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How do you feel about small businesses?

+1 vote
This is a broad question, but I personally get annoyed when I hear people gratifying small business for being small business and when people think the solution to their lack of meaning is to start one. Given my experiences with business owners, the only thing it ultimately does is generate stress.

However, I don't always dislike small businesses or the people who own them, they can be fun and interesting places for people in the town.

What do you think?
asked Jul 24, 2014 by anonymous

4 Answers

+2 votes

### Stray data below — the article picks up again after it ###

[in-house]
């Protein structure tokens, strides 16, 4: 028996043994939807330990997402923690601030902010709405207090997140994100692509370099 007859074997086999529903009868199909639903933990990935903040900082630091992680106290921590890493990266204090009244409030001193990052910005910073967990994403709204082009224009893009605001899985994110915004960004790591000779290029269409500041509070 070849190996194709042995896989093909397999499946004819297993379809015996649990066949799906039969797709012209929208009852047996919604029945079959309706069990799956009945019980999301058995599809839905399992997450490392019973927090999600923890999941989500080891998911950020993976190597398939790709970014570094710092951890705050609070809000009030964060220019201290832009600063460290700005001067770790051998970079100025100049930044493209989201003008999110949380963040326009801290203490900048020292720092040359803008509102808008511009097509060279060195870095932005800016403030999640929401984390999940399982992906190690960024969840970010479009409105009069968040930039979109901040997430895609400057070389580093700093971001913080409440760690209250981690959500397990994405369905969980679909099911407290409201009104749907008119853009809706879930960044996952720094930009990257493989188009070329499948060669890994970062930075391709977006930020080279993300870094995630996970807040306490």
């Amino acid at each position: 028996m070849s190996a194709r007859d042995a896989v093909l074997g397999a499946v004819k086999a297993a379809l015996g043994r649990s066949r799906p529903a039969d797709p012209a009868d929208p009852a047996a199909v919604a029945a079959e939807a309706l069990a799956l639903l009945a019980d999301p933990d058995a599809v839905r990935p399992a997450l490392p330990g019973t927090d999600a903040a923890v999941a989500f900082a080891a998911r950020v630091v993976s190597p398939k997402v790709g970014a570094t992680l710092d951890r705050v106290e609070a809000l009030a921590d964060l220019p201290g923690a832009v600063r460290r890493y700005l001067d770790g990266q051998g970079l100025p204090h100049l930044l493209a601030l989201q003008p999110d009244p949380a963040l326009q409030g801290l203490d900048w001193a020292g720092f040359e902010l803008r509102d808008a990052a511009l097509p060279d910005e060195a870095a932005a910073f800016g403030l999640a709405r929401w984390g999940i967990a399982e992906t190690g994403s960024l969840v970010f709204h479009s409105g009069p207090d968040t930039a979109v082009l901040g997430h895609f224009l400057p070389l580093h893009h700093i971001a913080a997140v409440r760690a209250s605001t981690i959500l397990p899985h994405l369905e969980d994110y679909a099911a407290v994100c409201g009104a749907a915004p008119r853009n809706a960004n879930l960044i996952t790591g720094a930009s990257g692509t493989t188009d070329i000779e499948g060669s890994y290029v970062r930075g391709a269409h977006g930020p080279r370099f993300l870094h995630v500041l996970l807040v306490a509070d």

Small businesses are businesses. Just the fact that they aren't capitalists operating on the scale of the Walton family doesn't mean they aren't capitalists. There are a lot of times I choose to go to small businesses instead of larger ones based on a variety of factors (quality of what it is I am trying to acquire, friends work there - which sometimes means a "special discount", and a general dislike for the cookie cutter feel of many chains, among others), but not among those reasons will you find me thinking that small business is somehow better. I am a lot more likely to buy my socks at a chain store since they'll be cheaper than if I go to the small hipster boutique sock store (yes, there is one of those in my town), and frankly, the socks made in china (not that I know that the boutique ones aren't...) are warmer and thicker, which is an advantage where I live most of the time.